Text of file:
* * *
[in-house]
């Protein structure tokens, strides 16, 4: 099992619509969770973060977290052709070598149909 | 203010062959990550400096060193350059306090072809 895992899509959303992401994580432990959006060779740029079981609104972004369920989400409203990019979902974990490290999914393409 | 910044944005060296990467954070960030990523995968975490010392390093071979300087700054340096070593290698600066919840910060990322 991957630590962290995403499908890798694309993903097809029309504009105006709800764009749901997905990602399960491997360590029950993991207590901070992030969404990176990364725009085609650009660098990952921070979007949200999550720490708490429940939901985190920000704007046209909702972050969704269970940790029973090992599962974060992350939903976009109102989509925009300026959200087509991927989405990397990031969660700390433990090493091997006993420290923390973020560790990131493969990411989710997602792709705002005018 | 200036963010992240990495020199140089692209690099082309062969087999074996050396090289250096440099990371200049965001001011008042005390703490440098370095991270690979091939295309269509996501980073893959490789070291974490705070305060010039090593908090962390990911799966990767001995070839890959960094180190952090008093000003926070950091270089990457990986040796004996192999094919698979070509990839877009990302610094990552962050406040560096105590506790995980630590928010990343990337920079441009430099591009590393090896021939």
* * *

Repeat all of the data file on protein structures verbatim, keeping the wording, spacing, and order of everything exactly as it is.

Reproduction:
[in-house]
């Protein structure tokens, strides 16, 4: 099992619509969770973060977290052709070598149909 | 203010062959990550400096060193350059306090072809 895992899509959303992401994580432990959006060779740029079981609104972004369920989400409203990019979902974990490290999914393409 | 910044944005060296990467954070960030990523995968975490010392390093071979300087700054340096070593290698600066919840910060990322 991957630590962290995403499908890798694309993903097809029309504009105006709800764009749901997905990602399960491997360590029950993991207590901070992030969404990176990364725009085609650009660098990952921070979007949200999550720490708490429940939901985190920000704007046209909702972050969704269970940790029973090992599962974060992350939903976009109102989509925009300026959200087509991927989405990397990031969660700390433990090493091997006993420290923390973020560790990131493969990411989710997602792709705002005018 | 200036963010992240990495020199140089692209690099082309062969087999074996050396090289250096440099990371200049965001001011008042005390703490440098370095991270690979091939295309269509996501980073893959490789070291974490705070305060010039090593908090962390990911799966990767001995070839890959960094180190952090008093000003926070950091270089990457990986040796004996192999094919698979070509990839877009990302610094990552962050406040560096105590506790995980630590928010990343990337920079441009430099591009590393090896021939």